Meanwhile the single USB Type-A port is located on the left side, along with the Mini DisplayPort and 3.5 mm headset jack. Although this amount of expansion is definitely on the light side, for many this should be plenty, and the color-matched accessories such as the Surface Mobile Mouse connect over Bluetooth anyway. Even so, it would have been nice to see Microsoft mimic the Surface Book 2 here and just replace the Mini DisplayPort with USB-C, since it would double the expansion, allow for charging, and there really isn’t a downside. It’s hard to argue with them that the Type-A port is still required, but it is 2019 and not having any USB Type-C is just not acceptable anymore on a premium device such as this.

Still, despite that obvious flaw, the overall design of the Surface Laptop 2 is excellent. It feels good to carry around. It feels great to use. The Windows Hello camera is fast and accurate, and makes you miss it the second you use a device without it. Microsoft continues to deliver on chassis, keyboard, and trackpad quality across their lineup. There’s no wow factor like a Surface Book’s detachable display, but the benefit is you get a much tighter, lighter package.

Introduction System Performance
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  • Manch - Monday, April 01, 2019 - link

    True no need to fanasize. Just look at Anands bench. Intel has 2 8 series 6C/8T. One cost 100$ more and has a 100mhz base clock bump over the 2k series Zen. Boost clock is also higher. They trade blows but the 2k series zen wins more than it loses. Then look at the 8086 which is double the price and for double the price it beats the 2k series Zen. Fair enough. Looking at the benchmarks, the key gake away is as I said earlier, Intel has the speed still and its enoigh to offset the efficiency gains of Zen's SMT. Unless Intel is holding back soemthing good, the 3rd series Zen will take the Rchitecture from trading blows and winning some to handing out L's. Reply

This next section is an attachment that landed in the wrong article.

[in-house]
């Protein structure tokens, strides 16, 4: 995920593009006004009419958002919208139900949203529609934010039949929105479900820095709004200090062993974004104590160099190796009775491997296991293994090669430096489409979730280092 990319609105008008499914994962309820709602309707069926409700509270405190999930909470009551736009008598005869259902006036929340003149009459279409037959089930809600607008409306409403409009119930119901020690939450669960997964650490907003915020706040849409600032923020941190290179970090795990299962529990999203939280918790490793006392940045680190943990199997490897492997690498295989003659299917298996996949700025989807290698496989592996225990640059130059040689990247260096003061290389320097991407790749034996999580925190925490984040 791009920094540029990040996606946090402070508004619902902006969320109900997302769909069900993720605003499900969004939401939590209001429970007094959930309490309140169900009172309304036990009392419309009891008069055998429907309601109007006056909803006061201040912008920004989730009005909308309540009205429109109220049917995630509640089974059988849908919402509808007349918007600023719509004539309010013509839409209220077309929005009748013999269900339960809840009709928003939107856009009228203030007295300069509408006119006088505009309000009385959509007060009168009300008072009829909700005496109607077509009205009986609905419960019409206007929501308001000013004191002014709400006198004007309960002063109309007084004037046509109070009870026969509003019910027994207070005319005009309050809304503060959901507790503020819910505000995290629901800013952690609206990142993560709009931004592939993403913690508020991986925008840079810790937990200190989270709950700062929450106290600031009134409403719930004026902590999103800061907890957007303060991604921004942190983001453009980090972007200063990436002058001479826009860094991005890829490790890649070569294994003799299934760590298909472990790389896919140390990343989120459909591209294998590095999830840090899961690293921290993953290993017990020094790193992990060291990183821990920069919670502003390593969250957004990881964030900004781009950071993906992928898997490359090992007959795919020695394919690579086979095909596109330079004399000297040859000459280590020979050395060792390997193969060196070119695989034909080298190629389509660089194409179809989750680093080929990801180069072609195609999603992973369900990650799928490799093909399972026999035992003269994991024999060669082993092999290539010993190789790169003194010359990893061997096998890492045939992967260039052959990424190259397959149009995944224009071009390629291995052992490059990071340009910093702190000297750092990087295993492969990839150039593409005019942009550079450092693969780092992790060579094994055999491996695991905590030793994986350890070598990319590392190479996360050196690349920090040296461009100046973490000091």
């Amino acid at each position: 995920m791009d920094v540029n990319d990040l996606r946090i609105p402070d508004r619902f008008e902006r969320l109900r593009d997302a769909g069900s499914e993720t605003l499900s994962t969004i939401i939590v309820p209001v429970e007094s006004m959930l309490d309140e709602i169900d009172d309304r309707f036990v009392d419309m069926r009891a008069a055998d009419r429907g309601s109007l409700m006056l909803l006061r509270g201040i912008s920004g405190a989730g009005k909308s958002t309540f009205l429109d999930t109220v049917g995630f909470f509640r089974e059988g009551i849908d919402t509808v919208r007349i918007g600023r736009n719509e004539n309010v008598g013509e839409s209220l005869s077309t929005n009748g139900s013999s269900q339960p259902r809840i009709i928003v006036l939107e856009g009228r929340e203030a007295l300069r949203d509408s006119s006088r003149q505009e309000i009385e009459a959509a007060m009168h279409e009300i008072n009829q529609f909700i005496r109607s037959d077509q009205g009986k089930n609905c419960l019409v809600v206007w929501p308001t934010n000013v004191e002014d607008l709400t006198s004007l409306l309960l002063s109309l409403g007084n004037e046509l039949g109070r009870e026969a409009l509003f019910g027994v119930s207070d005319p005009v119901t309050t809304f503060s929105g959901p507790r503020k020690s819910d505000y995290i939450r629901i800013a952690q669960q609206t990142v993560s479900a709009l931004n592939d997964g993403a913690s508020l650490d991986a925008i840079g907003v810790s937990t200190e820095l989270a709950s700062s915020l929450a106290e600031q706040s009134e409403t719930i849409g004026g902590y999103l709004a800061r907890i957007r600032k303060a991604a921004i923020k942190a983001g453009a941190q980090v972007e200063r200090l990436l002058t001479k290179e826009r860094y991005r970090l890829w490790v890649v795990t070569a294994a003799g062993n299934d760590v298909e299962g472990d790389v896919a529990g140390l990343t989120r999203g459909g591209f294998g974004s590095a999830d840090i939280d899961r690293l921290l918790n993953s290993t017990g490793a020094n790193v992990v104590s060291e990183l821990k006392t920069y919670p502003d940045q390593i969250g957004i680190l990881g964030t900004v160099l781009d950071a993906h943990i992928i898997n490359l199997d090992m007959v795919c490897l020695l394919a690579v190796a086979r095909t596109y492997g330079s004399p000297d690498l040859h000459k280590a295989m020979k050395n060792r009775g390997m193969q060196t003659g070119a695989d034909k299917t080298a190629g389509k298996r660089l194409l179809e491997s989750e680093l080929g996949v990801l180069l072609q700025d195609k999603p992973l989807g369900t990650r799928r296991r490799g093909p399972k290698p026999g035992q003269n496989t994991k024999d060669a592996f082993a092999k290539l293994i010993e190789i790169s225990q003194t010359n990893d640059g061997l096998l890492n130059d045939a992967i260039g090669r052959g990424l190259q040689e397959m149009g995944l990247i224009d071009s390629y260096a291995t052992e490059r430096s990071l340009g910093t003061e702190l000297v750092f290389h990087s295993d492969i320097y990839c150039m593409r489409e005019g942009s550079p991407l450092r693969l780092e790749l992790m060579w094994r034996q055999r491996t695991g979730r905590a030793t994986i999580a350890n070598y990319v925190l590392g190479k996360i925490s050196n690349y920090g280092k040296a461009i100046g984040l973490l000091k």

• eddman - Thursday, March 28, 2019 - link

    What do you mean by "effective"? Reply
  • mr_tawan - Thursday, March 28, 2019 - link

    In the other hand, if I wait for half a year and found that the CPU I bought is not much better comparing to the ones available 6 months before, I'd be very disappointed.

    That is something happened to me before.

    That said, I don't think this will be the case for Ice Lake CPUs.
    Reply
  • tipoo - Thursday, March 28, 2019 - link

    Hopefully that's what they were waiting on for a redesign with USB C/TB3 Reply
  • maus92 - Thursday, March 28, 2019 - link

    I replaced a MacBook with this machine. The MacOS was having issues with backups and reliable / persistent internal network connections, so this purchase is an experiment. So far, so good. My only complaint is the trackpad - the one on the MacBook was far superior. Reply
  • Eletriarnation - Thursday, March 28, 2019 - link

    A bit of a nitpick, but I think this statement in the first page isn't 100% correct:
    "...16 GB, which happens to be the maximum supported by Intel’s current U-series processors."
    This limitation probably only applies to DDR3, as ark.intel.com advertises a maximum of 32GB and DDR4 support for these models too.
    Reply
  • Ryan Smith - Thursday, March 28, 2019 - link

    To be clear, that passage is solely talking about LPDDR3. Which is why it's mentioned as such in the full sentence.

    "models ship with a minimum of 8 GB of LPDDR3, with high-end and upgraded models increasing that to 16 GB, which happens to be the maximum supported by Intel’s current U-series processors."
    Reply
  • Gunbuster - Thursday, March 28, 2019 - link

    FIFY: "The Surface Laptop 2 is built out of glue"

    Should mention nothing is serviceable so you better buy the extended and accidental damage warranty and plan on that "accident" when the battery degrades to 60% in true surface style.
    Reply
  • Irata - Thursday, March 28, 2019 - link

    Small correction:

    The article says "Model Tested: Core i7-8650U 8GB 256GB $1299", however further down under pricing, you see:
    "256 GB Intel Core i7 with 8GB of RAM: $1599"
    Reply
  • Ryan Smith - Thursday, March 28, 2019 - link

    D'oh. Fixed. Thanks! Reply